The proper “bonus” item in this package is a double-sided fold-out metallic-print poster, with a handsome Third Man logo printed on one side, and a black-and-white photograph of Nelson performing in the recording booth on the other side. The folks at Third Man threw in a few other goodies this time around: a sticker containing a drawing of the original tower that the Third Man logo is based on; an enamel Vault lapel pin shaped like a key; and a cardboard model of the Third Man tower that can be assembled and placed upon the spindle of a record player so it will spin as the record is playing. It’s all very creative, although I am personally not likely to use any of these mementos.

A note for fellow vinyl aficionados: the forgotten practice of engraving text in the dead wax, or runout grooves between the sticker and the last track’s grooves, is present on these items. The A-side of the single has “I’m not Willie Nelson” carved in the dead wax; the blank side has “Hear yourself as others hear you” printed large where the grooves would have been. The double-LP has these three messages carved on its respective sides: “If only the water broke…”, “Even teleprompters get it wrong”, and “No, really, I’m not Willie Nelson”. The blank fourth side (with the guitar image etched) has “Roll Me Up and Smoke Me When I Die” printed plainly in the center.

Willie Nelson & Jack White - Red Headed Stranger (from Third Man Record Booth)

Willie Nelson and Jack White “Red Headed Stranger” (Third Man single TMR229) 2013

Track Listing:

a. Red Headed Stranger

Willie Nelson & Friends - CMT Crossroads: Live at Third Man Records

Willie Nelson & Friends “Live at Third Man Records” (Third Man TMR228) 2013

Track Listing:


1. Roll Me Up and Smoke Me When I Die
2. Angel Flying Too Close To The Ground – with Ashley Monroe (unreleased)
3. Blue Eyes Crying In The Rain – with Ashley Monroe
4. Funny How Time Slips Away – with Norah Jones


5. I Gotta Get Drunk – with Norah Jones (unreleased)
6. Sail Away – with Neil Young (unreleased)
7. Long May You Run – with Neil Young
8. Far Away Places – with Sheryl Crow


9. Whiskey River – with Neil Young, Ashley Monroe, Sheryl Crow, Norah Jones, Jamey Johnson
10. A Song For You – with Leon Russell
11. Heartbreak Hotel – with Leon Russell (unreleased)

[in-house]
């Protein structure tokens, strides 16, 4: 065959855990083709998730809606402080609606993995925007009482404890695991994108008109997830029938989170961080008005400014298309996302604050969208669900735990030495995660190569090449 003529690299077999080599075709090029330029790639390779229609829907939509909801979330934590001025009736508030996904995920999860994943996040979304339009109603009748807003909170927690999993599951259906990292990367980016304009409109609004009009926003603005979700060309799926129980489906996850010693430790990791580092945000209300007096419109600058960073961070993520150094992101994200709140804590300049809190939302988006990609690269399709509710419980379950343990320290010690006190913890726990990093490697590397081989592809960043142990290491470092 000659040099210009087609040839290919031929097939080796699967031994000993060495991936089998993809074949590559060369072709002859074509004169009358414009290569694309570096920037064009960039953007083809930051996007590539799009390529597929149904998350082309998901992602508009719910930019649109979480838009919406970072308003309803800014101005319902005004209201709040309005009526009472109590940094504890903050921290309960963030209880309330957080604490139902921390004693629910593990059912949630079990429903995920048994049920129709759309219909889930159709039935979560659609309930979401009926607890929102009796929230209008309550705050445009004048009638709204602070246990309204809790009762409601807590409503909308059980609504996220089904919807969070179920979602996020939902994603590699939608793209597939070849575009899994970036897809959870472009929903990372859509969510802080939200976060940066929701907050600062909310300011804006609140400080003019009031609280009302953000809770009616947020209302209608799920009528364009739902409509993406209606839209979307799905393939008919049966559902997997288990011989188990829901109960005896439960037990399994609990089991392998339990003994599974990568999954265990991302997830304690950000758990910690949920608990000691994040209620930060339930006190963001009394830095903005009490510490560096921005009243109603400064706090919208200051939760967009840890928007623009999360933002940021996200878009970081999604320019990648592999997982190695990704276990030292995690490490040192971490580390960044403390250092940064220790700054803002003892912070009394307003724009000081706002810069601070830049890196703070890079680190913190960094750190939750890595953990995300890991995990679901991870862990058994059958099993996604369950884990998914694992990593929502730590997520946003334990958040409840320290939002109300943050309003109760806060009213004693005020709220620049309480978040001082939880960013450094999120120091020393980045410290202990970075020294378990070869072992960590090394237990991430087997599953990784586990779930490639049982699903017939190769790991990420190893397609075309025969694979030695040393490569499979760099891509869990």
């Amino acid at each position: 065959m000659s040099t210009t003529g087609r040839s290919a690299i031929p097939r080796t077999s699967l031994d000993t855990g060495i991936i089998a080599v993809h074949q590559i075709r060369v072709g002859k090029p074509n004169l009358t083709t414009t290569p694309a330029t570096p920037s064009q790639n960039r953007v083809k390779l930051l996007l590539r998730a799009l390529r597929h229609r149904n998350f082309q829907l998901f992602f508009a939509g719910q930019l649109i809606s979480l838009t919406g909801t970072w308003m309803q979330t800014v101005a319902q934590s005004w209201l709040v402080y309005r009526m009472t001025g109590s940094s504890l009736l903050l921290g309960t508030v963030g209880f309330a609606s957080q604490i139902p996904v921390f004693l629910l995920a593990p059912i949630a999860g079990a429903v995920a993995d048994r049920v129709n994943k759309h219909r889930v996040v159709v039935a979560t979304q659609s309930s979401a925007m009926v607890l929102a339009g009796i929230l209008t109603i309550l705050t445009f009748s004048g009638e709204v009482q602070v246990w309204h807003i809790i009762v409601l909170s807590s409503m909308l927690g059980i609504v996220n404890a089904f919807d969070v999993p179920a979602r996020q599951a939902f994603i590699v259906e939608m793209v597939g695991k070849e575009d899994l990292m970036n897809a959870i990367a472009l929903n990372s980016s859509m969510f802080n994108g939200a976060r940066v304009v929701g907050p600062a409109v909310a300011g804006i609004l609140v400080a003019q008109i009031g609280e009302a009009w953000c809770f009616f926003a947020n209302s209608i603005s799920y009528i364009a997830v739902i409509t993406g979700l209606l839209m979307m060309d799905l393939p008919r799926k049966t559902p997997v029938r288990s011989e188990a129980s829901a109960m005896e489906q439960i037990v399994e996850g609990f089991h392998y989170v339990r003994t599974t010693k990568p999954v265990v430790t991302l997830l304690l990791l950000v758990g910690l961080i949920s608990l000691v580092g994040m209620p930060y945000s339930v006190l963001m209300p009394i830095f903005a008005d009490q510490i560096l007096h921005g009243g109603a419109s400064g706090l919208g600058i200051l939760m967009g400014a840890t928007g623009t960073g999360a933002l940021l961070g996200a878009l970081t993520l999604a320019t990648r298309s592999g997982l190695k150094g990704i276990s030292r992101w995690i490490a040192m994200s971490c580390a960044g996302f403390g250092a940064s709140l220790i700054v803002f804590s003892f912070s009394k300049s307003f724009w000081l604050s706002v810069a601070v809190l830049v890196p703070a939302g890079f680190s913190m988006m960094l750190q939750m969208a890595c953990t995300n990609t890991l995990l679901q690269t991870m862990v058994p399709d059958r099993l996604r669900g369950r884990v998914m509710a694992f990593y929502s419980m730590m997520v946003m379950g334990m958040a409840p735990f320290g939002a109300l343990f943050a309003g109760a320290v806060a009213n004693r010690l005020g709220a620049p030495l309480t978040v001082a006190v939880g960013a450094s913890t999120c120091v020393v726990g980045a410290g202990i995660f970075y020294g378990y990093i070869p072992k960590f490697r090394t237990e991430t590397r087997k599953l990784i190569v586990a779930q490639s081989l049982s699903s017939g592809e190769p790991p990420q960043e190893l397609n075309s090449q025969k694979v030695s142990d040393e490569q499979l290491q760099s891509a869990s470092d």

12. Red Headed Stranger – with Jack White (broadcast version)

SIDE D has an image of Willie Nelson’s famous guitar named “Trigger” etched in the green vinyl.

Wednesday, October 30, 2013

The Primitives with Lou Reed – “The Ostrich” (1964)

This past Sunday, October 27, 2013, Lou Reed died at the age of 71 from complications caused by a liver transplant. As the creative force behind the influential – and subversive – ‘60’s band known as the Velvet Underground, Reed inspired (either directly or indirectly) nearly every musical artist who has defied the mainstream over the last 45 years. Volumes have been written about how the punk, new wave, and alternative rock genres probably owe their existence to Reed and the Velvets. More of my personal thoughts on Reed and the VU can be found on their respective pages on my website.

While we mourn the passing of the legendary inspiration for so many musical innovators, I wish to point out a little-known rarity from Reed’s earliest years in the recording business: a single from before his Velvet Underground days.

One of the things that made Reed different from his peers was his unconventional way of tuning his guitar. He did this in such a way that all the strings were tuned to “D”, in order to achieve a droning effect that is common in avant garde music. This type of method is traditionally called “trivial tuning”, but Reed gave his version his own name: Ostrich guitar. And where did this name come from?

In 1964, shortly before the formation of the Velvet Underground, Reed worked as a staff songwriter and session musician for Pickwick Records, a budget record distribution label. Reed recorded a single for Pickwick titled “The Ostrich” with a studio band called the Primitives (not to be confused with a late-‘80’s alternative pop band of the same name). The single attracted enough attention to bring about the formation of a live performing version of the Primitives, with John Cale playing bass. The Primitives soon evolved into the Velvet Underground…and the rest, as they say, is history.

So, what did Reed’s pre-VU single sound like? Was it characteristically weird, noisy, abrasive, and defiantly anti-mainstream for its pre-punk time period? Well…yes, as a matter of fact, it can be described that way.

“The Ostrich” comes on like a parody of early-‘60’s dance-themed songs such as “The Loco-Motion” and “Hanky Panky”. The riff is blatantly lifted from the Crystals hit “Then He Kissed Me”, and the sound is like a low-budget imitation (parody?) of Phil Spector’s “wall-of-sound” production style, with background singers who hoot obnoxiously around Lou. Seemingly poking fun at the era’s pop trends, Reed already came across as the type of iconoclastic rebel that he would soon become. The B-side, “Sneaky Pete”, is a slightly less wild doo wop number in the Dion mold. It may have been meant as a straightforward entry in that genre, but those hooting backup singers (who are very annoying here, by the way) do raise some doubt about that. If the song doesn’t give you a headache, you might hear early echoes of White Light/White Heat in it. Maybe this is the moment when the alternative music genre was truly born.

The Primitives - The Ostrich / Sneaky Pete

The Primitives “The Ostrich” (b/w “Sneaky Pete”) (Pickwick City PC-9001) 1964

a. The Ostrich
b. Sneaky Pete